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alstry (35.28)

Are We Shutting Down????

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July 18, 2008 – Comments (6)

Voit Commercial Brokerage reports that construction of O.C. office buildings plunged 90.8% in the second quarter to 325,276 square feet. Last year in the second quarter, 3.5 million square feet was under construction.
...
All the added space pushed the second quarter office vacancy rate to 14.46%. A year [ago], vacancies were at 8.95%. ... “You have two negatives — a lot of new product without tenants and you have got an economic slowdown,” says [Jerry J. Holdner Jr., Voit vice president of market research].

http://lansner.freedomblogging.com/2008/07/17/oc-office-construction-plummets-91/

A 90% plunge.  The commercial slowdown is not just limited to Orange County.  New commercial development is grinding to a halt all over America.  CRE was a major area for banks to lend.  Now few are building and existing projects and loans are defaulting at increasing rates.

Who are banks going to lend to now?  LBOs?  Private Equity?  CRE?  Land Developers?  Residential Construction?

It is pretty amazing how everyone is burying the heads in the sand.  The following upgrade was a first for me..........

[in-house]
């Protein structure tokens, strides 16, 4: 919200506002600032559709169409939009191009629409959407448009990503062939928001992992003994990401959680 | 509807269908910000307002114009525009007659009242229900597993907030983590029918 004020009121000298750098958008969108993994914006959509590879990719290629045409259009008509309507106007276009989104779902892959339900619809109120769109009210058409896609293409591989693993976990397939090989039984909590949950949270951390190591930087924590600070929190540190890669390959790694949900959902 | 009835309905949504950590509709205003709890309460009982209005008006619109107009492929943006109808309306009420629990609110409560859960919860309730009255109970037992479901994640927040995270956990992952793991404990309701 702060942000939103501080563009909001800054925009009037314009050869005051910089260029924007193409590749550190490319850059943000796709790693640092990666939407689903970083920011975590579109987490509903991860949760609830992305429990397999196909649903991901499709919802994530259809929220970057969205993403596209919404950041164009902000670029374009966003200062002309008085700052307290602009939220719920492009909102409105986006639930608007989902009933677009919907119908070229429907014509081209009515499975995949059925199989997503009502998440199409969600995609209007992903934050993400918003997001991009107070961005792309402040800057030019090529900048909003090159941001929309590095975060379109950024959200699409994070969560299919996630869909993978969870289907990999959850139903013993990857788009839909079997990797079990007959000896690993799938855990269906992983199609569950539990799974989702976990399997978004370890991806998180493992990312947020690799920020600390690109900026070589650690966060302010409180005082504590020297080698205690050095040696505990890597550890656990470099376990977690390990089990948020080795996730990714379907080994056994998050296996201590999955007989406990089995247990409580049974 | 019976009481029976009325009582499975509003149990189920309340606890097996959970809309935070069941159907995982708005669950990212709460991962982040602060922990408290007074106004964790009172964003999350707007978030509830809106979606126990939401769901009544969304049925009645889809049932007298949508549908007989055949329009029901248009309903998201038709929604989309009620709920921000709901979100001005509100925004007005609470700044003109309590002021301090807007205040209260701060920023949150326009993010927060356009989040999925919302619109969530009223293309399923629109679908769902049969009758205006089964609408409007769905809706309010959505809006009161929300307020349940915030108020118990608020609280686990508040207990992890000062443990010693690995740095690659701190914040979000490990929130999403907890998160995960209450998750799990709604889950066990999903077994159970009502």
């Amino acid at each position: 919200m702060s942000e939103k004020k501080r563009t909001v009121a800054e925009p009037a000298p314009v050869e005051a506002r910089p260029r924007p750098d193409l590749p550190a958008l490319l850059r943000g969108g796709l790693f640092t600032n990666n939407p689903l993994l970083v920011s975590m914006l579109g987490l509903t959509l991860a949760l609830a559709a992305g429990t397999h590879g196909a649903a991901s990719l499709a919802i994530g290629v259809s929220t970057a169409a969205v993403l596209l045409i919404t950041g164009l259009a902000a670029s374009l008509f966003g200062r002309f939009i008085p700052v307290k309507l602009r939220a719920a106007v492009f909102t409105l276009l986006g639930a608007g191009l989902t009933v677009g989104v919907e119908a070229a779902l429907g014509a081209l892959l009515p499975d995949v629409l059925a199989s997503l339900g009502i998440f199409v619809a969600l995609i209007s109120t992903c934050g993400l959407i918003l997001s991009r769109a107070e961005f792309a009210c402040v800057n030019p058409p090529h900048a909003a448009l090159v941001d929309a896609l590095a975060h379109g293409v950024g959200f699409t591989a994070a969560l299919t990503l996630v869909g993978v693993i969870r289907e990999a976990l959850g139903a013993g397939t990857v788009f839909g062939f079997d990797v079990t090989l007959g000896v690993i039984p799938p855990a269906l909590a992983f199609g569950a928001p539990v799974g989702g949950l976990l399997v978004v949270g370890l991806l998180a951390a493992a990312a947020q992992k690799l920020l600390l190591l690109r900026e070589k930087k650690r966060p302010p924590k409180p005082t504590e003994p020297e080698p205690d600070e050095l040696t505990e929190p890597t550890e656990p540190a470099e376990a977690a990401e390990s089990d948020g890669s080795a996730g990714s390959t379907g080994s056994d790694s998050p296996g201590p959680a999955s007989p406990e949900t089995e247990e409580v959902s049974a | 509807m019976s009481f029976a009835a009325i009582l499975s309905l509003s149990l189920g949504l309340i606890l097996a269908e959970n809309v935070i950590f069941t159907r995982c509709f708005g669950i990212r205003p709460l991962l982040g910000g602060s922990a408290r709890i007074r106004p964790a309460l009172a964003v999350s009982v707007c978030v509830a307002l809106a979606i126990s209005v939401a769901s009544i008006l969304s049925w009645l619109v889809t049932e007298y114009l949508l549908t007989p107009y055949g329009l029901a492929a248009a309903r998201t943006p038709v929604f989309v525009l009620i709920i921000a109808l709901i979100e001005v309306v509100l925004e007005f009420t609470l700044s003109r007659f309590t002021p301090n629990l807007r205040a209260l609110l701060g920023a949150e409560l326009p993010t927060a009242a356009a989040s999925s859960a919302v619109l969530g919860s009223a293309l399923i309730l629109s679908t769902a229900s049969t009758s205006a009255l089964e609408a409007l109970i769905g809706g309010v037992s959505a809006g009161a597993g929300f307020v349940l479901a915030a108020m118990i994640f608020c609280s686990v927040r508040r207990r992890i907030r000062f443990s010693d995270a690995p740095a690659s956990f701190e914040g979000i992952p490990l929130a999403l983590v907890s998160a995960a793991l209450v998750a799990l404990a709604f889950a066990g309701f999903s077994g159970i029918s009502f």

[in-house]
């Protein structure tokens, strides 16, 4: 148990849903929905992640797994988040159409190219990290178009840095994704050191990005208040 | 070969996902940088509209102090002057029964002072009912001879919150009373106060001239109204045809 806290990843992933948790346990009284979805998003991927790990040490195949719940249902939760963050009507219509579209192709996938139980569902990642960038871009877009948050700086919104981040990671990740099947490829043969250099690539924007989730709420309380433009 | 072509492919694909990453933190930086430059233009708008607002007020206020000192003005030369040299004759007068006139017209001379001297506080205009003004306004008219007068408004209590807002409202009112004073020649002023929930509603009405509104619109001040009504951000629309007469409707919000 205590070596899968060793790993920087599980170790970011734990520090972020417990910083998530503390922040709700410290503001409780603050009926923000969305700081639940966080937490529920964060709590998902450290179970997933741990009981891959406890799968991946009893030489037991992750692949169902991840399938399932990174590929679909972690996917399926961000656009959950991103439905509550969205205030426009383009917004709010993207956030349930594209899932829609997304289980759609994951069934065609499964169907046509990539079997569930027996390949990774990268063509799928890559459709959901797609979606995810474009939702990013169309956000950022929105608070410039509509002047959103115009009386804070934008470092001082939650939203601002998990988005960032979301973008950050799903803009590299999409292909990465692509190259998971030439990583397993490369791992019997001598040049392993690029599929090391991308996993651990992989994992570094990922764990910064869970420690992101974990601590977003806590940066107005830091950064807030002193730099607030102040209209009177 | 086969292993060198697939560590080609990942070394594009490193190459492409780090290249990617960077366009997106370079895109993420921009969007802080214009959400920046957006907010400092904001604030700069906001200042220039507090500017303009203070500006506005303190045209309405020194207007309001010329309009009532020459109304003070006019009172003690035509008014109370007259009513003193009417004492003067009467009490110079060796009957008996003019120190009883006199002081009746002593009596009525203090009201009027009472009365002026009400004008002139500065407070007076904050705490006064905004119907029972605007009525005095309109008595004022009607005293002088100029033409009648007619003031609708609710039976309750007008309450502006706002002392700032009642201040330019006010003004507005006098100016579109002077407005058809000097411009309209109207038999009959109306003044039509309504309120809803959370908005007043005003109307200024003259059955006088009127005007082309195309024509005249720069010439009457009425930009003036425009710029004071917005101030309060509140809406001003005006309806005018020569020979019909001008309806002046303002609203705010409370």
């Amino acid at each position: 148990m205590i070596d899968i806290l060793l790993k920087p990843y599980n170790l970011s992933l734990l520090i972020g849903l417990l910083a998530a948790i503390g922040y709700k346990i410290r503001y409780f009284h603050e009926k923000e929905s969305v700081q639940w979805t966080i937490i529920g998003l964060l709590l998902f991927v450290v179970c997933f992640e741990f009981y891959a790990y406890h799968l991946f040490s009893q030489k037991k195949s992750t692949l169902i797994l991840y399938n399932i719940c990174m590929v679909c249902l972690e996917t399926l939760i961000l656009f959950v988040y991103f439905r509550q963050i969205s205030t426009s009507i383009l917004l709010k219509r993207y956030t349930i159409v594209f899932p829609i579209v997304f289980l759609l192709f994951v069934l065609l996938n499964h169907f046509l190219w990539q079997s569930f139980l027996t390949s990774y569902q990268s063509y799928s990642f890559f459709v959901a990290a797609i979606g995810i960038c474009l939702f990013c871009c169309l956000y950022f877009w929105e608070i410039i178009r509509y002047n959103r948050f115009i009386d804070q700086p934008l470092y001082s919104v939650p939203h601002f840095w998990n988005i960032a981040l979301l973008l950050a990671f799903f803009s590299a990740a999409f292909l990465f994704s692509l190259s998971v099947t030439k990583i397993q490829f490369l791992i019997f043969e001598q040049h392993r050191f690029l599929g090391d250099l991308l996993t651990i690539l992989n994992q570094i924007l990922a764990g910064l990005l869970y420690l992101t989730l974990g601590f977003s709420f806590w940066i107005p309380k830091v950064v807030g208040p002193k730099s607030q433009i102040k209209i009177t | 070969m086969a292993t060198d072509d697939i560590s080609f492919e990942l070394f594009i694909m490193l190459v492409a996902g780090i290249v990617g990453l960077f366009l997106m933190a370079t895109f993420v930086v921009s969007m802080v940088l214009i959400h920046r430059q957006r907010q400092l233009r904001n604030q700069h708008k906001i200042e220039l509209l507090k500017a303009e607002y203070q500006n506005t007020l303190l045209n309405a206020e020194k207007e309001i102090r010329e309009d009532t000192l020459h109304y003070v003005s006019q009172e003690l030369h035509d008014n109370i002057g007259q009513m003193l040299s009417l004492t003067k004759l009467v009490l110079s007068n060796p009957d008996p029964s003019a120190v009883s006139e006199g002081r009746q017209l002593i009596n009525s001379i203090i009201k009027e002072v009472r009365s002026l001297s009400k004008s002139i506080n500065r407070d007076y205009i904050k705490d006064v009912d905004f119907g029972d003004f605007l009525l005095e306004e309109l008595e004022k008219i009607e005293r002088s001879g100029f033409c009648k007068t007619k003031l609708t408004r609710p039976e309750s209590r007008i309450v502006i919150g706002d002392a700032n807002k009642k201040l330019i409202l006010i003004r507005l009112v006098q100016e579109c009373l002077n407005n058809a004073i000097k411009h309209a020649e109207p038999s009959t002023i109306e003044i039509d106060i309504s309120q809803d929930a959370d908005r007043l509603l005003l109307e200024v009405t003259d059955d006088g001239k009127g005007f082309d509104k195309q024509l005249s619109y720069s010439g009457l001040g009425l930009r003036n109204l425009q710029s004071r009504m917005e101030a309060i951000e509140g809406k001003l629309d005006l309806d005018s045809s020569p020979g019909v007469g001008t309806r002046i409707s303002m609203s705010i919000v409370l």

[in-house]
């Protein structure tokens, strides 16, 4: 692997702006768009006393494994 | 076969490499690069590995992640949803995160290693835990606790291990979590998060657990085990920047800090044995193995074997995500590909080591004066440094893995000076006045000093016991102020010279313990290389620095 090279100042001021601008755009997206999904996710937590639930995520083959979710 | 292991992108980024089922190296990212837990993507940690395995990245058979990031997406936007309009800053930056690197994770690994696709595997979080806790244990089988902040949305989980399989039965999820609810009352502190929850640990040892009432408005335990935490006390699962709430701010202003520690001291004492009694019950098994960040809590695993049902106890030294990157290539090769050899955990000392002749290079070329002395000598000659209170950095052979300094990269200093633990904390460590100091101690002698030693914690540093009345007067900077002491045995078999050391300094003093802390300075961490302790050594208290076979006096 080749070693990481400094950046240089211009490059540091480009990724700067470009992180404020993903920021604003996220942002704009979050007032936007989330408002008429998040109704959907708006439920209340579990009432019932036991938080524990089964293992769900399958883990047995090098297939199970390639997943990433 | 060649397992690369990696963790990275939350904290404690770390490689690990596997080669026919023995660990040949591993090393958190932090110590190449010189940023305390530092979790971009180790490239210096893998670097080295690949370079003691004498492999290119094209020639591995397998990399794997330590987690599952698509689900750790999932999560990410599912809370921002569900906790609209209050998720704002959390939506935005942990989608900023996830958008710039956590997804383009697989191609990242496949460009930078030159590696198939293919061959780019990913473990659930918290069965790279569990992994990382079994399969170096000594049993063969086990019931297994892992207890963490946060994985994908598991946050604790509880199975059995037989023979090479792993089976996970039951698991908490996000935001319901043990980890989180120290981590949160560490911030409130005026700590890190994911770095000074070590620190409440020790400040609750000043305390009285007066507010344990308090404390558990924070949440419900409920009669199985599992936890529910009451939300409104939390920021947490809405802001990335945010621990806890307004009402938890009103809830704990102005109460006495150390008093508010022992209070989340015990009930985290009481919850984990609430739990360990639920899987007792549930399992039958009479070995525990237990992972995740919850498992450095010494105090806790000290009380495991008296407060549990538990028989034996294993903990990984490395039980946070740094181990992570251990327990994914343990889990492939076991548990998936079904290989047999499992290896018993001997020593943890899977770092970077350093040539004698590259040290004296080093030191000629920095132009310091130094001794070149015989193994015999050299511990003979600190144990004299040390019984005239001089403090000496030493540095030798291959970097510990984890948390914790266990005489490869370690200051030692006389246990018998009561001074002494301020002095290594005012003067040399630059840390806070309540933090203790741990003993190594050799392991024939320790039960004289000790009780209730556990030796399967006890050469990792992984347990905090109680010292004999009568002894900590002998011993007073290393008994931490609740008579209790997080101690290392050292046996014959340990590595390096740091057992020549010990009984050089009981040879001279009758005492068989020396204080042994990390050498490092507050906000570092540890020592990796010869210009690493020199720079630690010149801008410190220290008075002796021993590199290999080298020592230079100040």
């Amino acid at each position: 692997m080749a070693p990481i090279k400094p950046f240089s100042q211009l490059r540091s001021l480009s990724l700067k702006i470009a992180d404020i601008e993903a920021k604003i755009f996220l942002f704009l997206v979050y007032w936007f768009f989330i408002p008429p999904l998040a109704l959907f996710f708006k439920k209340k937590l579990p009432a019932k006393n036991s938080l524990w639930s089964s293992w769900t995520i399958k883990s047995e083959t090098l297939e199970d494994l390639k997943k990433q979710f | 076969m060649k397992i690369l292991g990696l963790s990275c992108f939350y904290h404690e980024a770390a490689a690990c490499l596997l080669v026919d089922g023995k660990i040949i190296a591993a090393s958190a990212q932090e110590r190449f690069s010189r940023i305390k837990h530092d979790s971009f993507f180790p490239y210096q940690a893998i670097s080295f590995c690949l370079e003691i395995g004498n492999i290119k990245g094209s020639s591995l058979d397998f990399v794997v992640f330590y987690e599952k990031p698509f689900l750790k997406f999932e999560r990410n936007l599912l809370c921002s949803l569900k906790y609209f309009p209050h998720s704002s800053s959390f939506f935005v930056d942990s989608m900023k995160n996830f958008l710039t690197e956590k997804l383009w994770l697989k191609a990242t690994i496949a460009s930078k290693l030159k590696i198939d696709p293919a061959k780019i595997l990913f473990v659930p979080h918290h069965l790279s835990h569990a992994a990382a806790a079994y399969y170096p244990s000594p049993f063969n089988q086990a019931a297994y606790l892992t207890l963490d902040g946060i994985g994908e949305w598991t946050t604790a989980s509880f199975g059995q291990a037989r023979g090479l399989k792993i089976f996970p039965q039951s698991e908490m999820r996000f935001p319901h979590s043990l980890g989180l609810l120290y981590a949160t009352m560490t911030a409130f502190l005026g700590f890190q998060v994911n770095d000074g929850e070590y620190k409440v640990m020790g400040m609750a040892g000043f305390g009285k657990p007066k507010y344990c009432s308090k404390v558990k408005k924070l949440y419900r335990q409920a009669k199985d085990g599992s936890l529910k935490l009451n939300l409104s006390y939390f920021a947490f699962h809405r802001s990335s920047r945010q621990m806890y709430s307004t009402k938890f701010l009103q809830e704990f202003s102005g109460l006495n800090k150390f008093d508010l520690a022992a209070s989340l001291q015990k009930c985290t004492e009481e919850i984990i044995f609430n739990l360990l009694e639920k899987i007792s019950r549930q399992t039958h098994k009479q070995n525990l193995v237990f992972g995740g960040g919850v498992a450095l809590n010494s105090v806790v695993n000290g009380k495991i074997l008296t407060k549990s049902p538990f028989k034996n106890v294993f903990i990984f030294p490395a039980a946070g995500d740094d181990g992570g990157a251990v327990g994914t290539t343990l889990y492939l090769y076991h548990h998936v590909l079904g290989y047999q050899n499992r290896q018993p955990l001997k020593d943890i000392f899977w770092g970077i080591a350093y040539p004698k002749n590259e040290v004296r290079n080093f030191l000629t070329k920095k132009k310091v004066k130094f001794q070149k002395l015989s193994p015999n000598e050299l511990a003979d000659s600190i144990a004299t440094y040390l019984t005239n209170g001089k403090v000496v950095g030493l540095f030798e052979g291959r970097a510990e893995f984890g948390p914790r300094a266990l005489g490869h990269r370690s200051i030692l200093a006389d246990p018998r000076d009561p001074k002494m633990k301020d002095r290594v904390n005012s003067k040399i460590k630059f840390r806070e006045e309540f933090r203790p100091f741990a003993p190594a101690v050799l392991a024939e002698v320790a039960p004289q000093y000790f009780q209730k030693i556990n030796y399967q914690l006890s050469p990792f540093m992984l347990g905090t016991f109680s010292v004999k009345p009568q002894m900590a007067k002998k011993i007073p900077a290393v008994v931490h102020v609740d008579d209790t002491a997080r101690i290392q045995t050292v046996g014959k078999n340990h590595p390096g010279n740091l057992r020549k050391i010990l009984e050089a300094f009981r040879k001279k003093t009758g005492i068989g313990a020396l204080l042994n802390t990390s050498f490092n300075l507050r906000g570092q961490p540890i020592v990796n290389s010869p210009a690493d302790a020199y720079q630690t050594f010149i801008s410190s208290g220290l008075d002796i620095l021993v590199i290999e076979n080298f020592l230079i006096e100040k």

NEW YORK (MarketWatch) -- The parent company of United Airlines, UAL Corp., may be on the road to bankruptcy, but not at the accelerated pace suggested in its recent stock price, said J.P. Morgan analyst Jamie Baker on Friday. In a note to investors, Baker raised his rating on UAL to overweight from underweight. "United shares have fallen too fast and furiously, implying a higher risk of near-term bankruptcy than justified," Baker wrote. "While not for the meek, we strongly recommend purchase of shares in advance of next week's conference call, which may be accompanied by significant capital announcements." UAL doesn't appear to be at risk from Chapter 11 until 2009, and only if management ignores capital opportunities at its disposal, Baker added.

The analyst is recommending purchasing shares even though he admits the airline is on the road to bankruptcy.

At this point, there are a number of companies on the road to bankruptcy.  Autos, airlines, banks, builders, and commercial real estate just to name a few.  Restaurants and retailers have already started falling off.

Quite frankly, we are existing in a live for today who cares about tomorrow attitude.  Very little is being done to set a foundation for the future as our businesses and economy continue down a very dangerous path.

The slowdown is now impacting practically everything including revenues for Google and almost every other media outlet.  Our local governments are strapped for cash and expect large cut backs in upcoming weeks.  Our government leaders have never seen this kind of decline in revenues.   The problem is that a HUGE infastructure was created to support growth that has now evaporated.  There is no way for our states and cities to support the current infastructure without shutting down a big part of it.

As the layoffs increase, expect even further slowing.  It is now a mess and getting messier.